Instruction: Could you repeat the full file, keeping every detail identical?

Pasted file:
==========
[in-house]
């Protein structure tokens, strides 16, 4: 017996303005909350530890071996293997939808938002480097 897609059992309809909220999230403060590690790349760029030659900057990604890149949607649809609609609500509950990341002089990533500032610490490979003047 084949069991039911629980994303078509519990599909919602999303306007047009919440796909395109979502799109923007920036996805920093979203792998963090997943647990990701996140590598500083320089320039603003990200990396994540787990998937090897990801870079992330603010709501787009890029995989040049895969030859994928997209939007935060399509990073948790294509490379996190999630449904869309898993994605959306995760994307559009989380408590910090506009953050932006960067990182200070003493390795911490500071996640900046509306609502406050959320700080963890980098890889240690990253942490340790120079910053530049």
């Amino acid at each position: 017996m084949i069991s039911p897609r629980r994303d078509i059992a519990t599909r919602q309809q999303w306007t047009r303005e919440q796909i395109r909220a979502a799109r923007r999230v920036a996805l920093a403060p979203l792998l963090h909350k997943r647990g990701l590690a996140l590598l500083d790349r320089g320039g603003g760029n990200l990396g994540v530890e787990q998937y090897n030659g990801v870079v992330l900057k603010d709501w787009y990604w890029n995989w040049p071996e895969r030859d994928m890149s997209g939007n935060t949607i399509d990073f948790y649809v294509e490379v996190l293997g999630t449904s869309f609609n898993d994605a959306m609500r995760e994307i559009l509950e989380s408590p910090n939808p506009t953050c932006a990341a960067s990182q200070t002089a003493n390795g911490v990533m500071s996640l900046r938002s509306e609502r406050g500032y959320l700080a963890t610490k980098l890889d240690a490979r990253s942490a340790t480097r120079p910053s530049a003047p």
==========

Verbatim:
[in-house]
């Protein structure tokens, strides 16, 4: 017996303005909350530890071996293997939808938002480097 897609059992309809909220999230403060590690790349760029030659900057990604890149949607649809609609609500509950990341002089990533500032610490490979003047 084949069991039911629980994303078509519990599909919602999303306007047009919440796909395109979502799109923007920036996805920093979203792998963090997943647990990701996140590598500083320089320039603003990200990396994540787990998937090897990801870079992330603010709501787009890029995989040049895969030859994928997209939007935060399509990073948790294509490379996190999630449904869309898993994605959306995760994307559009989380408590910090506009953050932006960067990182200070003493390795911490500071996640900046509306609502406050959320700080963890980098890889240690990253942490340790120079910053530049």
């Amino acid at each position: 017996m084949i069991s039911p897609r629980r994303d078509i059992a519990t599909r919602q309809q999303w306007t047009r303005e919440q796909i395109r909220a979502a799109r923007r999230v920036a996805l920093a403060p979203l792998l963090h909350k997943r647990g990701l590690a996140l590598l500083d790349r320089g320039g603003g760029n990200l990396g994540v530890e787990q998937y090897n030659g990801v870079v992330l900057k603010d709501w787009y990604w890029n995989w040049p071996e895969r030859d994928m890149s997209g939007n935060t949607i399509d990073f948790y649809v294509e490379v996190l293997g999630t449904s869309f609609n898993d994605a959306m609500r995760e994307i559009l509950e989380s408590p910090n939808p506009t953050c932006a990341a960067s990182q200070t002089a003493n390795g911490v990533m500071s996640l900046r938002s509306e609502r406050g500032y959320l700080a963890t610490k980098l890889d240690a490979r990253s942490a340790t480097r120079p910053s530049a003047p």